I have heard on more than one occasion that an extremely small number of people have specific written goals—as low as five percent. As another way to differentiate yourself, be among the five percent to lay out your path for success on paper. Whether it is personal, professional, academic, health, or any other aspects of your life, you should write out your goals.
The likelihood of you taking the appropriate actions to achieve the goals goes up exponentially when you have them written. The goals should be specific so you know if and when they have been accomplished. Each goal needs to also be aggressive or it is not worth shooting for. The aggressive goal, however, should not be so far out of reach that it is not attainable. You should set progressive goals so you can see the small wins piling up. You need to understand that you may not achieve one-hundred percent of them—at least on the first try. The idea that you can go back to achieve a missed goal may refine the quality and outcome of what you are trying to accomplish. The fact that they are written allows you to see your progress and creates action plans to attain them.
If you achieve your goals, you should build on those successes and set more goals. These goals should be expandable for future steps. For example, I wanted to progress up through all of the phone positions in my line of business, and then move on to the somewhat natural progression of assistant manager, manager, and beyond. The goal of what I wanted to accomplish was set.
In addition, I set timelines for when I wanted to achieve them. The timeline has always been the hardest part for me. I have always wanted to get to each of the next steps as quickly as possible. There were many hurdles that delayed my ability to achieve my goals and I missed many of my expected timelines.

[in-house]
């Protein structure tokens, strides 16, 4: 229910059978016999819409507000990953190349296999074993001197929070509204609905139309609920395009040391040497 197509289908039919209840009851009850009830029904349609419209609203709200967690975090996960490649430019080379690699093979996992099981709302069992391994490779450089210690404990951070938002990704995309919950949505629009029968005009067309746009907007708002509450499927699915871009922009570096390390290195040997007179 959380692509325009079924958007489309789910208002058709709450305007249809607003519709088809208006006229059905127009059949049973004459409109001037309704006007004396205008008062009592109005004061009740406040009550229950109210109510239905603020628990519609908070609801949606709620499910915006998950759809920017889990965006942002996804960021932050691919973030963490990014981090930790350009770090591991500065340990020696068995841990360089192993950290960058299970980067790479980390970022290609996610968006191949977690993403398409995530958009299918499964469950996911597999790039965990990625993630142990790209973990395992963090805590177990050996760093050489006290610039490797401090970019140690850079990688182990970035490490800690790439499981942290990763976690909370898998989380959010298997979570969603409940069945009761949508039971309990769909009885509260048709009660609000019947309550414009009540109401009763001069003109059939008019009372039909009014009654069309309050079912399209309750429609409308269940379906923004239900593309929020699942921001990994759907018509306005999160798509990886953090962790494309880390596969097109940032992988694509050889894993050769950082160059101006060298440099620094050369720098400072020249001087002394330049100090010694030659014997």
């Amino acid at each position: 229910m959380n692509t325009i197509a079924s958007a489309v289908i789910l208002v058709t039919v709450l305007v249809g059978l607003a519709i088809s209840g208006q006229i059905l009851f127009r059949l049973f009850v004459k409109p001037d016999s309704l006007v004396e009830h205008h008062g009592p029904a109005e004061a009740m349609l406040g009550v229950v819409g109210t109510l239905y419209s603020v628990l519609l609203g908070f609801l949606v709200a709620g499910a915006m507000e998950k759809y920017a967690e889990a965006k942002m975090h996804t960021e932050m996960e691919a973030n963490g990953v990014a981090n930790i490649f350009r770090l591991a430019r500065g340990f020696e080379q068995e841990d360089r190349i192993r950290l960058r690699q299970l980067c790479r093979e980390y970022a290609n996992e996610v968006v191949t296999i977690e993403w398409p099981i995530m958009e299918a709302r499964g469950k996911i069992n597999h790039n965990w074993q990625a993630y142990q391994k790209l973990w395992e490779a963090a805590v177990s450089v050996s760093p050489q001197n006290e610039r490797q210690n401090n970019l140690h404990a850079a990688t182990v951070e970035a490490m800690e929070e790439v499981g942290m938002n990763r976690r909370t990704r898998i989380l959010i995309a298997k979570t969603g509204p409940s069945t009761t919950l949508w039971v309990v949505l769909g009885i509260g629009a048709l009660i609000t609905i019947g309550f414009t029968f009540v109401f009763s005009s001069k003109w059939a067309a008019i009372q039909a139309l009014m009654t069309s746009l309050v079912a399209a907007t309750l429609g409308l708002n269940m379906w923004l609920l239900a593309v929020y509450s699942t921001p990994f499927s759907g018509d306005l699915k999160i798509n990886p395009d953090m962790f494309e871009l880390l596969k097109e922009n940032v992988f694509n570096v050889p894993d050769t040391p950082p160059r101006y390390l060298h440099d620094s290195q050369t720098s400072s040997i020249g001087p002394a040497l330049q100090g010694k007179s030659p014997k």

When establishing timelines, you need to account for potential roadblocks. Not everything will be clearly laid out for you. As previously stated, there were the two times in my career when I was asked to move in the other direction, to lower roles, because leadership didn’t feel I was effective or prepared for the additional responsibilities. There were also the times I felt ready to move up but did not interview well. Regardless of the reasons, I needed to reset my goals.
Resetting the goals means many things. It might mean resetting the timeline to the same goal and staying on course. Resetting the goal may mean adjusting the goal metric itself to move in a different direction. This is not always the easiest thing to do, since you may be unfamiliar with the road you are looking down. As stated earlier, pull back on the aggressive timeframes, scale, or intensity of your goals, and set the goals in smaller increments. Again, the increments should be realistic and challenging. The key message is to write down your goals and know they will evolve. Goal setting should be dynamic and fluid. More than twenty years after leaving college as a communication major, I had no idea I would have gone through so many aspects of the financial industry. When you write out your goals, I would suggest using a pencil.
Thomas B. Dowd III’s books available in softcover, eBook, and audiobook (From Fear to Success only):
- Now What? The Ultimate Graduation Gift for Professional Success
- Time Management Manifesto: Expert Strategies to Create an Effective Work/Life Balance
- Displacement Day: When My Job was Looking for a Job…A Reference Guide to Finding Work
- The Transformation of a Doubting Thomas: Growing from a Cynic to a Professional in the Corporate World
- From Fear to Success: A Practical Public-speaking Guide received the Gold Medal at the 2013 Axiom Business Book Awards in Business Reference
- The Unofficial Guide to Fatherhood
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